Mar 18, 2011

Take the Jargon-Free Challenge

Buzzwords and acronyms are like Wonder Bread. They may sound impressive, but they’re nutritionally deficient for your brand.

“We provide an industry-leading solution that delivers a high ROI and low total cost of ownership.” Sounds pretty good, and it might even be true. But there‘s not much substance here. Where’s the Simple Clarity?

Buzzwords, acronyms and jargon are needless weight on your brand. Use them too often, and your brand becomes sluggish and fat.

Buzzwords slow down your audience

What is a SME? A subject matter expert, or a small medium enterprise? Both. It depends on the context.

The challenge with jargon is it requires industry expertise and knowledge. The technology industry is littered with acronyms: IT, CRM, BI, CMS, SEO, SEM, DSL, and the list goes on. Every time you use jargon you are making an assumption about your audience. You’re assuming they know as much as you.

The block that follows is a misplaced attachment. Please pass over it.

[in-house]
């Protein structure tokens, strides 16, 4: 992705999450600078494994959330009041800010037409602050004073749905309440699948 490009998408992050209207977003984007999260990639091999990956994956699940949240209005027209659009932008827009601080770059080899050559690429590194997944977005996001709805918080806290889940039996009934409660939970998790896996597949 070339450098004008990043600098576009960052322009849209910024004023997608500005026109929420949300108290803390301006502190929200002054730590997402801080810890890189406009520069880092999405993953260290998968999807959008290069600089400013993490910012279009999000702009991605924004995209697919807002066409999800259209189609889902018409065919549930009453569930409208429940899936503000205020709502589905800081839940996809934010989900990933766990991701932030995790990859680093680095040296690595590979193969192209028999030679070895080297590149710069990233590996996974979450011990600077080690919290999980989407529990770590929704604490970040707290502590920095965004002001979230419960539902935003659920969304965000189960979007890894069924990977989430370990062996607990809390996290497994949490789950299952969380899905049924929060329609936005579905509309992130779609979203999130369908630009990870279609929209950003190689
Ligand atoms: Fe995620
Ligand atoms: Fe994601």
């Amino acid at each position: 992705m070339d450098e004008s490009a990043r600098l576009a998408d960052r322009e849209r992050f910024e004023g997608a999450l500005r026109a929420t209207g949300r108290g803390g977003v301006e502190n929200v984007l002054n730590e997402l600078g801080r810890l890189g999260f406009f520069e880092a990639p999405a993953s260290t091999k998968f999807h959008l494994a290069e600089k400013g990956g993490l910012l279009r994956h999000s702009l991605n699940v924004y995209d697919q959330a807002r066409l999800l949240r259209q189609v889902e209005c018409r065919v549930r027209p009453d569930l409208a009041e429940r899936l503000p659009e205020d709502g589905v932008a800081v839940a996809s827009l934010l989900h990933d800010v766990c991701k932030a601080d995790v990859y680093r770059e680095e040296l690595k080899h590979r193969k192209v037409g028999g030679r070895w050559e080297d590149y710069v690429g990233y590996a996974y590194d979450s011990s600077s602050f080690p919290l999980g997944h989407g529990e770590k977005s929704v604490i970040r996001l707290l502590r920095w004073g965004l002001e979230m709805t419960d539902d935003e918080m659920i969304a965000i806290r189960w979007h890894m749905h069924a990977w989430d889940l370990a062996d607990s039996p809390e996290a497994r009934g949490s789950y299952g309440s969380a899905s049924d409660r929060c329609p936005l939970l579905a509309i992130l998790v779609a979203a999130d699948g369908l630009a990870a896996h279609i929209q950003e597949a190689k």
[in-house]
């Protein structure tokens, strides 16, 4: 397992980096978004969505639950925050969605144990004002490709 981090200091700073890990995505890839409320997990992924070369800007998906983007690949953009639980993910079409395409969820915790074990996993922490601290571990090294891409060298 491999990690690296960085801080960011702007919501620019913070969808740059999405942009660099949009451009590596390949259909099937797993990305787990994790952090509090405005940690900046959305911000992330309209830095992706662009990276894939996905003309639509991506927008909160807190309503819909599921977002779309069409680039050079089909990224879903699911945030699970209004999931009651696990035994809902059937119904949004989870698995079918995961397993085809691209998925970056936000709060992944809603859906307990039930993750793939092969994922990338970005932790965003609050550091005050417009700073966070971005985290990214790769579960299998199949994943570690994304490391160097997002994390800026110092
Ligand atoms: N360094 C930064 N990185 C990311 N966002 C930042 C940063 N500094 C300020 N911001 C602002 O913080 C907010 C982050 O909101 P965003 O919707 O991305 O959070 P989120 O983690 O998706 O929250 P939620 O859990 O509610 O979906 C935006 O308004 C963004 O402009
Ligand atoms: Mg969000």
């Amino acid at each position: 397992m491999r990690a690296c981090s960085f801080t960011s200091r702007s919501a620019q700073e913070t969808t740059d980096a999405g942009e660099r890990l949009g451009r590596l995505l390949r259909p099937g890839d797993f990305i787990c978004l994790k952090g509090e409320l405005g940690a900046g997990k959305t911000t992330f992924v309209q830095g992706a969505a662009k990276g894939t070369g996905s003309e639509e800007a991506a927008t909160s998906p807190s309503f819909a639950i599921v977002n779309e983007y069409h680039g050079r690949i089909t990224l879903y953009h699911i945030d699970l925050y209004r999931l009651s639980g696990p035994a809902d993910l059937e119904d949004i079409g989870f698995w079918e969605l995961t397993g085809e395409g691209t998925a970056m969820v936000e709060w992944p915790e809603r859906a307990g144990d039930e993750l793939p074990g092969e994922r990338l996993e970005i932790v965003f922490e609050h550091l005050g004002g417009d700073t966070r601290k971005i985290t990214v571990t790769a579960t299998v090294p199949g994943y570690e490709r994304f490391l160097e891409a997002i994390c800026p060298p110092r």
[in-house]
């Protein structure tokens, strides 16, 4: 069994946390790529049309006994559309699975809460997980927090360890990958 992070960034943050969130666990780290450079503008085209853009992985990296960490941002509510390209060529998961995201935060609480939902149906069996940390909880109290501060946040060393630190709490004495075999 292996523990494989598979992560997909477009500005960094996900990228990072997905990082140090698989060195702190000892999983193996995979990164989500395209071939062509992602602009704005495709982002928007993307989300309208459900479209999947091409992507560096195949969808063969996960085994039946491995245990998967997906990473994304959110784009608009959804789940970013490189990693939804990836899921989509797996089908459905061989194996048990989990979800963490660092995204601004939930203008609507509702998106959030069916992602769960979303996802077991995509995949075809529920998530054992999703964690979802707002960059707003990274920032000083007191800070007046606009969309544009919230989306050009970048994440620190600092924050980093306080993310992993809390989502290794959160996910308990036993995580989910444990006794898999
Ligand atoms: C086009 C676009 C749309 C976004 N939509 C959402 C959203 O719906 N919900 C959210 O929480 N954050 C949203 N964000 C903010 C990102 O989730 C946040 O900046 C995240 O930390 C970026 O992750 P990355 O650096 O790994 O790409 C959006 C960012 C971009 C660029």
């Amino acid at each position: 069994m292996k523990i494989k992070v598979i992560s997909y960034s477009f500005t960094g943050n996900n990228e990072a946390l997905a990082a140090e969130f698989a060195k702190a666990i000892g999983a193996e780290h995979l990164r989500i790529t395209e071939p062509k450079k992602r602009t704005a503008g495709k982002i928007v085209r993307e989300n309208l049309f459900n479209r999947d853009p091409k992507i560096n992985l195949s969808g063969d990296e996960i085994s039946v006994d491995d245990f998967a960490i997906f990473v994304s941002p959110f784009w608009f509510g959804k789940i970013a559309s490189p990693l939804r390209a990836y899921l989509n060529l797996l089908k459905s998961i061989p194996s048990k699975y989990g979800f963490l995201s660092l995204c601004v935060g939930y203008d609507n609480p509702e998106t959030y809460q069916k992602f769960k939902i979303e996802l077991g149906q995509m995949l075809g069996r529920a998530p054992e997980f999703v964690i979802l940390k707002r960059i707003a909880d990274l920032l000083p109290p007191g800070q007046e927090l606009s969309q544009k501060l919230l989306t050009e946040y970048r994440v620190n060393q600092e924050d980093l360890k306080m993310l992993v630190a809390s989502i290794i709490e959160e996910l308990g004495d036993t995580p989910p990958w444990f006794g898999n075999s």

A good portion of your audience may know what you’re talking about, but others won’t. That’s a pretty big gamble. If you talk over the heads of your customers and prospects, then all you’re doing is talking to people with inside knowledge: competitors and industry consultants.

Jargon is hard to avoid

Buzzwords are deceptively easy to use. Google the term ROI, and you will find over 150,000,000 results.

Jargon is like fast food. It’s easier to buy a burger and fries at a drive thru than to go home and make a meal from scratch. But the nutritional value of the fast food meal and the satisfaction it delivers are dramatically lower. Jargon slips into our day-to-day communications, because it offers shortcuts for conveying meaning and elevating points.

ROI is a perfect example of this. It’s a frivolous term. Of course you will provide your customers a return on their investment. Why would they buy your products if you didn’t? ROI is an expectation, not a benefit or value proposition.

Take the Jargon-Free Challenge

It’s challenging to communicate without jargon. Take the Jargon-Free Challenge. For the next 14 days replace every buzzword and acronym with simple language – language that is universal, easy to understand and conveys explicit meaning.

It may take you a few more words, but think about your audience. If you can’t use jargon, you will naturally improve the quality and value of your communications. Your content will become simpler to understand, easier to share and more impactful.

Try the Challenge for 2 weeks, and let us know me know your results. Let us know what you discovered.

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